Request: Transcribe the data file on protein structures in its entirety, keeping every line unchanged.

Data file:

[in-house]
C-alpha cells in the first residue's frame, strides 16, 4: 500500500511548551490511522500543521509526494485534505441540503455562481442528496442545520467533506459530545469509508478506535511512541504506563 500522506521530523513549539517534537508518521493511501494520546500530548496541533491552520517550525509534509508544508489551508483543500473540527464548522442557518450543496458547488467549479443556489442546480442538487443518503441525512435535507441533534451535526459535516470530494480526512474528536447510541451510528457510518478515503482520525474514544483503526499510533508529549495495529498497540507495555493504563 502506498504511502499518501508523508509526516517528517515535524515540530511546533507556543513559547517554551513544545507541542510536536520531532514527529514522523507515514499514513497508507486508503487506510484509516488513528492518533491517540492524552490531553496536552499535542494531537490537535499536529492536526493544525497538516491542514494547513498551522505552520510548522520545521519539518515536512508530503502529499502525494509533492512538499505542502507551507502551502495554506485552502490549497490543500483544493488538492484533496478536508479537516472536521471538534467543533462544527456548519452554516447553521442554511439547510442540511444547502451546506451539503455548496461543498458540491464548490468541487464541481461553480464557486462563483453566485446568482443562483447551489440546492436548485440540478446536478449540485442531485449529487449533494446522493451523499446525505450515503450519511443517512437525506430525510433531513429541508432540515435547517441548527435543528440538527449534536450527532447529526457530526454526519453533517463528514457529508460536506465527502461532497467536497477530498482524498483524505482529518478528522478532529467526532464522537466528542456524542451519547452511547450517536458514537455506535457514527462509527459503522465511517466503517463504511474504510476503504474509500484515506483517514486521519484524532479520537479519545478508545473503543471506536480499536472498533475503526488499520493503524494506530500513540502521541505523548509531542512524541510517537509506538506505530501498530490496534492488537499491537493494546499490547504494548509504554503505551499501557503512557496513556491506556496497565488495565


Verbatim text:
[in-house]
C-alpha cells in the first residue's frame, strides 16, 4: 500500500511548551490511522500543521509526494485534505441540503455562481442528496442545520467533506459530545469509508478506535511512541504506563 500522506521530523513549539517534537508518521493511501494520546500530548496541533491552520517550525509534509508544508489551508483543500473540527464548522442557518450543496458547488467549479443556489442546480442538487443518503441525512435535507441533534451535526459535516470530494480526512474528536447510541451510528457510518478515503482520525474514544483503526499510533508529549495495529498497540507495555493504563 502506498504511502499518501508523508509526516517528517515535524515540530511546533507556543513559547517554551513544545507541542510536536520531532514527529514522523507515514499514513497508507486508503487506510484509516488513528492518533491517540492524552490531553496536552499535542494531537490537535499536529492536526493544525497538516491542514494547513498551522505552520510548522520545521519539518515536512508530503502529499502525494509533492512538499505542502507551507502551502495554506485552502490549497490543500483544493488538492484533496478536508479537516472536521471538534467543533462544527456548519452554516447553521442554511439547510442540511444547502451546506451539503455548496461543498458540491464548490468541487464541481461553480464557486462563483453566485446568482443562483447551489440546492436548485440540478446536478449540485442531485449529487449533494446522493451523499446525505450515503450519511443517512437525506430525510433531513429541508432540515435547517441548527435543528440538527449534536450527532447529526457530526454526519453533517463528514457529508460536506465527502461532497467536497477530498482524498483524505482529518478528522478532529467526532464522537466528542456524542451519547452511547450517536458514537455506535457514527462509527459503522465511517466503517463504511474504510476503504474509500484515506483517514486521519484524532479520537479519545478508545473503543471506536480499536472498533475503526488499520493503524494506530500513540502521541505523548509531542512524541510517537509506538506505530501498530490496534492488537499491537493494546499490547504494548509504554503505551499501557503512557496513556491506556496497565488495565